The clergy’s newly unified voice is sorely needed. Religious activism on climate comes as Gallup polling says more than 70% of Americans report that they are worried about climatic changes, which have become plainly evident.
As NASA recently reported: Global climate change is not a future problem. Changes to Earth’s climate driven by increased human emissions of heat-trapping greenhouse gases are already having widespread effects on the environment: glaciers and ice sheets are shrinking, river and lake ice is breaking up earlier, plant and animal geographic ranges are shifting, and plants and trees are blooming sooner. Effects that scientists had long predicted would result from global climate change are now occurring, such as sea ice loss, accelerated sea level rise, and longer, more intense heat waves.
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Many Americans have now personally observed dramatically increased droughts, wildfires, and extreme rainfall. These events are happening far more quickly than scientists had predicted. According to the Intergovernmental Panel on Climate Change, the cooperative body established by the United Nations to evaluate climate science, humans have never before experienced these climate phenomena, and many of them will be irreversible for thousands of years.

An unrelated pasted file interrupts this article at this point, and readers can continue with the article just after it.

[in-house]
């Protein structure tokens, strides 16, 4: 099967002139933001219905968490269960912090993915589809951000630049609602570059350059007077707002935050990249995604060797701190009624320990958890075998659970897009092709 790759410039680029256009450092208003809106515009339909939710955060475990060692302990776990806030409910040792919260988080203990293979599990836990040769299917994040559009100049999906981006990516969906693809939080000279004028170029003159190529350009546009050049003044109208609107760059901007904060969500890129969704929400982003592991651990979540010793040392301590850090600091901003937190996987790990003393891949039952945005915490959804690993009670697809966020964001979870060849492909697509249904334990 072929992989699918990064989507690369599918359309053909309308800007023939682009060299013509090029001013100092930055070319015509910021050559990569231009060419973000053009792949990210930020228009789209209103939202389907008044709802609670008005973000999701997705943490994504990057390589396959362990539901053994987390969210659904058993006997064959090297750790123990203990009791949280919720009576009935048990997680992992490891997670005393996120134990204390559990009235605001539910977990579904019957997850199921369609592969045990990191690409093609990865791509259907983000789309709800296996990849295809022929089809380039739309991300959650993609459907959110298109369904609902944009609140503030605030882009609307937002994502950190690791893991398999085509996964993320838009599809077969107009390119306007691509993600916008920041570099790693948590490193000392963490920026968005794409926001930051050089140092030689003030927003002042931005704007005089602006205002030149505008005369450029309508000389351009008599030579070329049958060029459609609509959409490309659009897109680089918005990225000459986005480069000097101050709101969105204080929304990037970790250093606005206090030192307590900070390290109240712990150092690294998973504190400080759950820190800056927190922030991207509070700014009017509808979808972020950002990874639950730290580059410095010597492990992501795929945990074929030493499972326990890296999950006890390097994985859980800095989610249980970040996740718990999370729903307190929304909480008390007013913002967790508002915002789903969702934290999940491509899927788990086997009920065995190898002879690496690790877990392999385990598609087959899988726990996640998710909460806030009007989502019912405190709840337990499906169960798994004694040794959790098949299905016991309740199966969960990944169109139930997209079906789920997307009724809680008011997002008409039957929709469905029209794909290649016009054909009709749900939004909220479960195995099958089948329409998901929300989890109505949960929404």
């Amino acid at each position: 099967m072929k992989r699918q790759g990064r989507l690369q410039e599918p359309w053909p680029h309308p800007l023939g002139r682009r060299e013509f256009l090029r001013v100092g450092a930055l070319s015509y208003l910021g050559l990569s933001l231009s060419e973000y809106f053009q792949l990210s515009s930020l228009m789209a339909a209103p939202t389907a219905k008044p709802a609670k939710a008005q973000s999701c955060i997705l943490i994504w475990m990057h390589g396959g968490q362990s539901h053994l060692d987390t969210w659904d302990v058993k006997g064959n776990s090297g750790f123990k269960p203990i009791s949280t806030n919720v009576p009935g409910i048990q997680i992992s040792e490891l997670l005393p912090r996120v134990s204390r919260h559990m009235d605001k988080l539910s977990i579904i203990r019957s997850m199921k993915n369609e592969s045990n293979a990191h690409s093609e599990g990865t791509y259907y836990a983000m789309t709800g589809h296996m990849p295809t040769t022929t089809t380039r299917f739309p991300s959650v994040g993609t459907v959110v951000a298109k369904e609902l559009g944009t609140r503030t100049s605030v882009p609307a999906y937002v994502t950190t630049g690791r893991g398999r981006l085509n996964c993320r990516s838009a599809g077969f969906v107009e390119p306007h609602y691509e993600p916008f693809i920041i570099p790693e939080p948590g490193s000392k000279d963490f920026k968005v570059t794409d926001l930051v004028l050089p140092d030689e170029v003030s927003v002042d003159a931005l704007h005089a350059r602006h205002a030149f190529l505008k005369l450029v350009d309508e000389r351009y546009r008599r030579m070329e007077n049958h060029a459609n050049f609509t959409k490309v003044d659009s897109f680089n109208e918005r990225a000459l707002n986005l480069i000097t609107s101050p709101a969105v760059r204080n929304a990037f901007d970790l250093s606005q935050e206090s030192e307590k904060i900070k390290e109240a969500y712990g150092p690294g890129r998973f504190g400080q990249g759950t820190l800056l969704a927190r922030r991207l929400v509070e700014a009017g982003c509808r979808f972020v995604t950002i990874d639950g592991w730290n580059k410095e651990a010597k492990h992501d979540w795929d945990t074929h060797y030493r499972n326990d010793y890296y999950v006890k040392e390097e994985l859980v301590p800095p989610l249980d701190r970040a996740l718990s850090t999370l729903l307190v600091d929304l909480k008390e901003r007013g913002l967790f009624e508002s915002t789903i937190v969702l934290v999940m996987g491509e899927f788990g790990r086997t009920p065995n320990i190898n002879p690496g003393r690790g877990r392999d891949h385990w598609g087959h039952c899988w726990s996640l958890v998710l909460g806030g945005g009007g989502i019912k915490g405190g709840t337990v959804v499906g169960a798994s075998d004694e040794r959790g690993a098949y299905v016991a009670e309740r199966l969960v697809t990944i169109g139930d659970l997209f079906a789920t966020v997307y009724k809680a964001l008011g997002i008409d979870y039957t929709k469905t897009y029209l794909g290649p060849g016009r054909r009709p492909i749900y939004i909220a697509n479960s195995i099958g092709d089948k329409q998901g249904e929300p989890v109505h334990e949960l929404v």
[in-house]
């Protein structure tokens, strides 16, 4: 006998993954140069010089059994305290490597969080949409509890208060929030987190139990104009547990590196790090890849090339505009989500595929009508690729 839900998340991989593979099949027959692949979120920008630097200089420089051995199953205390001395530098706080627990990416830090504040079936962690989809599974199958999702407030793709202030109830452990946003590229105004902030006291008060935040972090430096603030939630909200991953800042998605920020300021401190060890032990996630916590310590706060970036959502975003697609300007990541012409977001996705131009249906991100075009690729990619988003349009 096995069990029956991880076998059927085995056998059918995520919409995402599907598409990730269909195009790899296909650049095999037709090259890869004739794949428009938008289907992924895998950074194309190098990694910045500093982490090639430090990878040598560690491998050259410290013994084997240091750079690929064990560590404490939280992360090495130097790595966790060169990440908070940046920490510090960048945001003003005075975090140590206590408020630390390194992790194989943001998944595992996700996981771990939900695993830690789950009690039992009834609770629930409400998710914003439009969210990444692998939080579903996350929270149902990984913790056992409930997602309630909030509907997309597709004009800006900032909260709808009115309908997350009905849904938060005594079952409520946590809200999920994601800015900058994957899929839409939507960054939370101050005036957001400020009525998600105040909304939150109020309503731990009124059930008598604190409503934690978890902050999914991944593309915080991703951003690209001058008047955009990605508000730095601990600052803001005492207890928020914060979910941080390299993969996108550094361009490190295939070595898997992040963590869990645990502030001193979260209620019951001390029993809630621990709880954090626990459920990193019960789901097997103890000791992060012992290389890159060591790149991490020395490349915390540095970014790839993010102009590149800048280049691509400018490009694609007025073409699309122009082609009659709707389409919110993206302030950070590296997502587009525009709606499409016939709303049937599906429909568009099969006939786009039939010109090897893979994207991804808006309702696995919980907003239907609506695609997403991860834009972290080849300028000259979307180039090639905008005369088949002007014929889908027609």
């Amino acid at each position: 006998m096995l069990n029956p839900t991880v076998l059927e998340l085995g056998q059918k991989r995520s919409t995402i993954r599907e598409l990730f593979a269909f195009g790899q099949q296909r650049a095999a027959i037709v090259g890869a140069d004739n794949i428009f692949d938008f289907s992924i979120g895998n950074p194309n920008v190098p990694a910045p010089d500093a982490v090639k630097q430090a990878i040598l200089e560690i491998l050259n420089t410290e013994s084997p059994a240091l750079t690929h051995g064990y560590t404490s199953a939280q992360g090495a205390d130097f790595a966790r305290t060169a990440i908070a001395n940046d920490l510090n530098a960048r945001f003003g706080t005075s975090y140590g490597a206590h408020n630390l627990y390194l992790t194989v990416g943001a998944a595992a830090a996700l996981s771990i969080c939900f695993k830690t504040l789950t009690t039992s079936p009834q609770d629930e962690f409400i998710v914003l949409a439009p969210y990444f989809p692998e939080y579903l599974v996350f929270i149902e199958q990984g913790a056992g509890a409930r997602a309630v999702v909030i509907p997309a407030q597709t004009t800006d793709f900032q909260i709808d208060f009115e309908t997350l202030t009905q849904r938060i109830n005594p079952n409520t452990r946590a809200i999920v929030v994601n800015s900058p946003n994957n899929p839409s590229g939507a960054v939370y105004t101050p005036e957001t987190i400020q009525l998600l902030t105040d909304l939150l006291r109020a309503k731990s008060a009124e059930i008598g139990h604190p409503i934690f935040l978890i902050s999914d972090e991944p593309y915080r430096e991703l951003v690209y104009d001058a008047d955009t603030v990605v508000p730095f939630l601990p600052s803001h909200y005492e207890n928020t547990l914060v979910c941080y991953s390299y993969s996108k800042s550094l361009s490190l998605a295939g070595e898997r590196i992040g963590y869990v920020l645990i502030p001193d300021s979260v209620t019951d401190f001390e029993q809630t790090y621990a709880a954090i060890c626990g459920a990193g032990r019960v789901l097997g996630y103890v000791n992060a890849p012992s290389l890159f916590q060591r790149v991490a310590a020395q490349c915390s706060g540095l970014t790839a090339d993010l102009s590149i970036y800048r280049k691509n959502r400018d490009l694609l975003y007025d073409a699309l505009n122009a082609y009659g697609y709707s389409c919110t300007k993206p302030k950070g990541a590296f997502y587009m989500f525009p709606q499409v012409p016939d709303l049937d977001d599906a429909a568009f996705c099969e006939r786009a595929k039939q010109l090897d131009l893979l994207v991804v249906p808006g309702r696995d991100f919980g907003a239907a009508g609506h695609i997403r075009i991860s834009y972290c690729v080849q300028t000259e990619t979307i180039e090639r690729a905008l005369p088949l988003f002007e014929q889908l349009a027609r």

NASA reports that all regions of Earth will be affected, not just poor nations: sea levels will rise between 1-8 feet by 2100; hurricanes will become stronger and more intense; and extreme droughts, heat waves, wildfires, and dramatic changes in precipitation will continue. The cost of climate inaction has been estimated by Deloitte at $14.5 trillion over the next 50 years in the U.S. alone.
Although the effects of climate change are now visibly apparent to almost everyone other than the Koch brothers, it isn’t as if the science is new. Scientists began sounding the alarm about climate change in the 1950s, and specifically reported that greenhouse gases from fossil fuels were the cause. To offset this nearly complete scientific consensus, the oil industry spent tens of millions of dollars to bury the message. Spreading disinformation, denial and doubt about the harm of fossil fuels, Big Oil lobbied effectively to protect their own profits, delivering legislative defeats to climate action for decades.
In August, finally overcoming big oil’s misinformation campaign, the U.S. passed its first significant climate legislation, writing a decarbonization strategy similar in scale to the New Deal, the interstate highway system, and mass electrification. According to researchers, the needed scale is massive. Landmass sufficient to power the country with wind and solar will exceed the size of many states combined. Farmers and urban planners have begun to incorporate wind turbines and solar panels onto existing land use, while economists predict that the transition will bring immense economic benefits to most sectors of the economy.
Despite the clarity of the changing climate around us, climate denial persists, with many deniers claiming it is either cyclical or an Act of God. Perhaps loving guidance from America’s religious leaders will help. As the Evangelicals just instructed, “Loving God means obeying. This includes caring about what happens to God’s creation, because God cares about it and because God gave us the job of caring for it (Genesis 2:15). We worship God by caring for creation.”
Sabrina Haake, a Gary attorney, is a freelance columnist for the Post-Tribune.